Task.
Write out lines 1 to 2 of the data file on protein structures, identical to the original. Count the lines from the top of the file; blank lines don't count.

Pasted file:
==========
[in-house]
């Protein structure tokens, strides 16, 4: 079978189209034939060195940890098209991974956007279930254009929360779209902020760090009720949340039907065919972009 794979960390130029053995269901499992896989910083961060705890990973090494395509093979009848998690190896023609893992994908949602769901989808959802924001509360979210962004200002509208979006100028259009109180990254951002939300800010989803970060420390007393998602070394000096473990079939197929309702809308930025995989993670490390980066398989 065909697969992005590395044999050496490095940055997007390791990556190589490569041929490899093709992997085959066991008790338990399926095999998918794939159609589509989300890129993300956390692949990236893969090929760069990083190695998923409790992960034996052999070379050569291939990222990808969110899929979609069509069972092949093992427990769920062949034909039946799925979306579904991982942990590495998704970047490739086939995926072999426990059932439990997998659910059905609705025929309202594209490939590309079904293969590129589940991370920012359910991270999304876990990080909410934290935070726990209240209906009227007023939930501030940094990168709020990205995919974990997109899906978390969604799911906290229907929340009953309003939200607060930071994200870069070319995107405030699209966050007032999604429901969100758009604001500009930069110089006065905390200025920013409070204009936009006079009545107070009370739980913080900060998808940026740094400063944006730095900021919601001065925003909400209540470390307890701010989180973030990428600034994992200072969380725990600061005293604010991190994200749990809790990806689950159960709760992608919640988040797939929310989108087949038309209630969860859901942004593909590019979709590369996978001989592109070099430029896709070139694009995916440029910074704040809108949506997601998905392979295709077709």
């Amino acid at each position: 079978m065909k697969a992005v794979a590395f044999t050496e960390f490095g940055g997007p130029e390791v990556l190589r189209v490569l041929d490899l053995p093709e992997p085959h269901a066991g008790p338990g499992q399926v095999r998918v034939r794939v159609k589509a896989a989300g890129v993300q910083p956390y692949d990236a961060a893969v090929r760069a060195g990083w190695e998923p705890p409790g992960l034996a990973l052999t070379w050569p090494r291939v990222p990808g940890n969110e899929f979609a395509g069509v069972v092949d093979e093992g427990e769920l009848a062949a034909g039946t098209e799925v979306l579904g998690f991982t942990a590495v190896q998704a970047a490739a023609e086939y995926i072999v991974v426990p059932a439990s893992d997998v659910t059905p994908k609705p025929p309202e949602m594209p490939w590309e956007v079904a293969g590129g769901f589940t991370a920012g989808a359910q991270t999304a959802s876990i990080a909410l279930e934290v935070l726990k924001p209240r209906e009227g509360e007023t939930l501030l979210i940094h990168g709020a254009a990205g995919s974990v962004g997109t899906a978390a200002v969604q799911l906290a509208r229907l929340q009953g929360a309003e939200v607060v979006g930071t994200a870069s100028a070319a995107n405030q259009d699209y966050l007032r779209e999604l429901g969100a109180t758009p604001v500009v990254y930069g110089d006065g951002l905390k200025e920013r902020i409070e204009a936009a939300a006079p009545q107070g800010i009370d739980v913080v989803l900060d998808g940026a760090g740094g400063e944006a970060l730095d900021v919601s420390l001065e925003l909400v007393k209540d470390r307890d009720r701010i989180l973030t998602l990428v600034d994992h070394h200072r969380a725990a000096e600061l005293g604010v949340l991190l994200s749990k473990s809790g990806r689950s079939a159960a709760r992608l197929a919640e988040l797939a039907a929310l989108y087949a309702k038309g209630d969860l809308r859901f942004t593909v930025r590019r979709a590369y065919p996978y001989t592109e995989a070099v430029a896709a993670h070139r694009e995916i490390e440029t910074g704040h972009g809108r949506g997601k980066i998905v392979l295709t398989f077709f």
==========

[in-house]
């Protein structure tokens, strides 16, 4: 079978189209034939060195940890098209991974956007279930254009929360779209902020760090009720949340039907065919972009 794979960390130029053995269901499992896989910083961060705890990973090494395509093979009848998690190896023609893992994908949602769901989808959802924001509360979210962004200002509208979006100028259009109180990254951002939300800010989803970060420390007393998602070394000096473990079939197929309702809308930025995989993670490390980066398989 065909697969992005590395044999050496490095940055997007390791990556190589490569041929490899093709992997085959066991008790338990399926095999998918794939159609589509989300890129993300956390692949990236893969090929760069990083190695998923409790992960034996052999070379050569291939990222990808969110899929979609069509069972092949093992427990769920062949034909039946799925979306579904991982942990590495998704970047490739086939995926072999426990059932439990997998659910059905609705025929309202594209490939590309079904293969590129589940991370920012359910991270999304876990990080909410934290935070726990209240209906009227007023939930501030940094990168709020990205995919974990997109899906978390969604799911906290229907929340009953309003939200607060930071994200870069070319995107405030699209966050007032999604429901969100758009604001500009930069110089006065905390200025920013409070204009936009006079009545107070009370739980913080900060998808940026740094400063944006730095900021919601001065925003909400209540470390307890701010989180973030990428600034994992200072969380725990600061005293604010991190994200749990809790990806689950159960709760992608919640988040797939929310989108087949038309209630969860859901942004593909590019979709590369996978001989592109070099430029896709070139694009995916440029910074704040809108949506997601998905392979295709077709």